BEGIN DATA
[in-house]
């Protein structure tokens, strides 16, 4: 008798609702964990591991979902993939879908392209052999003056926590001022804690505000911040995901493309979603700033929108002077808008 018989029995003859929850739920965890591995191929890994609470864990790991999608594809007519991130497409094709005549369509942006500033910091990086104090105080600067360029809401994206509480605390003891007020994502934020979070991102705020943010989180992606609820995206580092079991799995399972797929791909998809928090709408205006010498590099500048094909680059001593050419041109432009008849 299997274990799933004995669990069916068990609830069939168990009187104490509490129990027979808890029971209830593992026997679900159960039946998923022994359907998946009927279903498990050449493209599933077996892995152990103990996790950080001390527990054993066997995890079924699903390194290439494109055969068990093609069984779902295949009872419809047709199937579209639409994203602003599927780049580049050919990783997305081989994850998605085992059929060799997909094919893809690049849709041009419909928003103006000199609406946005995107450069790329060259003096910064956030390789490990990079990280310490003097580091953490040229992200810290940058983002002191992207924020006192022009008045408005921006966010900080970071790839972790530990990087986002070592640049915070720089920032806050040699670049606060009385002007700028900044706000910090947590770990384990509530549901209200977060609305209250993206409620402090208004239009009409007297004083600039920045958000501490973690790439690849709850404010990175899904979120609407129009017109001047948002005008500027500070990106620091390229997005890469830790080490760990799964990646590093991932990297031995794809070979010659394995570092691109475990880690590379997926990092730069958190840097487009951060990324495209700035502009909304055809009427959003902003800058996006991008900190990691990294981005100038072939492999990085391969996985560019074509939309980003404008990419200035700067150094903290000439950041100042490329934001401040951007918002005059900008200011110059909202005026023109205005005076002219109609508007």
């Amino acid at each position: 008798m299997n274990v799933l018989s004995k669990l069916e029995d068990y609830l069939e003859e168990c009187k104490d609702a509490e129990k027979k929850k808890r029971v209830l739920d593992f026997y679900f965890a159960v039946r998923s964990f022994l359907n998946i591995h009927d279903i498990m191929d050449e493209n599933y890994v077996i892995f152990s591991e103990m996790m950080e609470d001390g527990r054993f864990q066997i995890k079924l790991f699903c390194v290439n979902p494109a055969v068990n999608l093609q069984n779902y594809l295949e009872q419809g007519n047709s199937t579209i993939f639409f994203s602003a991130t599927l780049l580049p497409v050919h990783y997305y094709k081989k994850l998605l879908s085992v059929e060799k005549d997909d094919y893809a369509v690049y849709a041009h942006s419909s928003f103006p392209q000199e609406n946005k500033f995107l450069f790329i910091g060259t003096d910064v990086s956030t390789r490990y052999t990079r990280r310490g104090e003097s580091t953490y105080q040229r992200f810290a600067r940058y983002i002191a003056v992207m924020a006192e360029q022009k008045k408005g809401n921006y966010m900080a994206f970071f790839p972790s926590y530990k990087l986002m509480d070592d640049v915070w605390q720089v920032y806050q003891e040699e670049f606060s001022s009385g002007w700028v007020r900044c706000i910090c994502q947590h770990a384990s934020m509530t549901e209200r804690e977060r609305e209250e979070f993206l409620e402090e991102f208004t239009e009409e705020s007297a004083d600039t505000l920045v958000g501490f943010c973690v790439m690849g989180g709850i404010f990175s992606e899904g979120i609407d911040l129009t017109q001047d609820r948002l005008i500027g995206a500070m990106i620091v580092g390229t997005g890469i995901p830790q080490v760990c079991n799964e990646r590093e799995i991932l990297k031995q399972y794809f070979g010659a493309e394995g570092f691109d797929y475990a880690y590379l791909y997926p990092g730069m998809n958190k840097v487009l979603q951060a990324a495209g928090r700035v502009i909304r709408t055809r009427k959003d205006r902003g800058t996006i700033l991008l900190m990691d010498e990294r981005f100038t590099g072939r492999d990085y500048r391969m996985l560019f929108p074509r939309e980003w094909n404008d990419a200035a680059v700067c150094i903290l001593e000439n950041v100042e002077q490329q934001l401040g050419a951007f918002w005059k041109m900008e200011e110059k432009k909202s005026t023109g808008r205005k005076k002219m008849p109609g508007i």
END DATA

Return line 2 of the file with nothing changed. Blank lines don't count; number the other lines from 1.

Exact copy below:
């Protein structure tokens, strides 16, 4: 008798609702964990591991979902993939879908392209052999003056926590001022804690505000911040995901493309979603700033929108002077808008 018989029995003859929850739920965890591995191929890994609470864990790991999608594809007519991130497409094709005549369509942006500033910091990086104090105080600067360029809401994206509480605390003891007020994502934020979070991102705020943010989180992606609820995206580092079991799995399972797929791909998809928090709408205006010498590099500048094909680059001593050419041109432009008849 299997274990799933004995669990069916068990609830069939168990009187104490509490129990027979808890029971209830593992026997679900159960039946998923022994359907998946009927279903498990050449493209599933077996892995152990103990996790950080001390527990054993066997995890079924699903390194290439494109055969068990093609069984779902295949009872419809047709199937579209639409994203602003599927780049580049050919990783997305081989994850998605085992059929060799997909094919893809690049849709041009419909928003103006000199609406946005995107450069790329060259003096910064956030390789490990990079990280310490003097580091953490040229992200810290940058983002002191992207924020006192022009008045408005921006966010900080970071790839972790530990990087986002070592640049915070720089920032806050040699670049606060009385002007700028900044706000910090947590770990384990509530549901209200977060609305209250993206409620402090208004239009009409007297004083600039920045958000501490973690790439690849709850404010990175899904979120609407129009017109001047948002005008500027500070990106620091390229997005890469830790080490760990799964990646590093991932990297031995794809070979010659394995570092691109475990880690590379997926990092730069958190840097487009951060990324495209700035502009909304055809009427959003902003800058996006991008900190990691990294981005100038072939492999990085391969996985560019074509939309980003404008990419200035700067150094903290000439950041100042490329934001401040951007918002005059900008200011110059909202005026023109205005005076002219109609508007």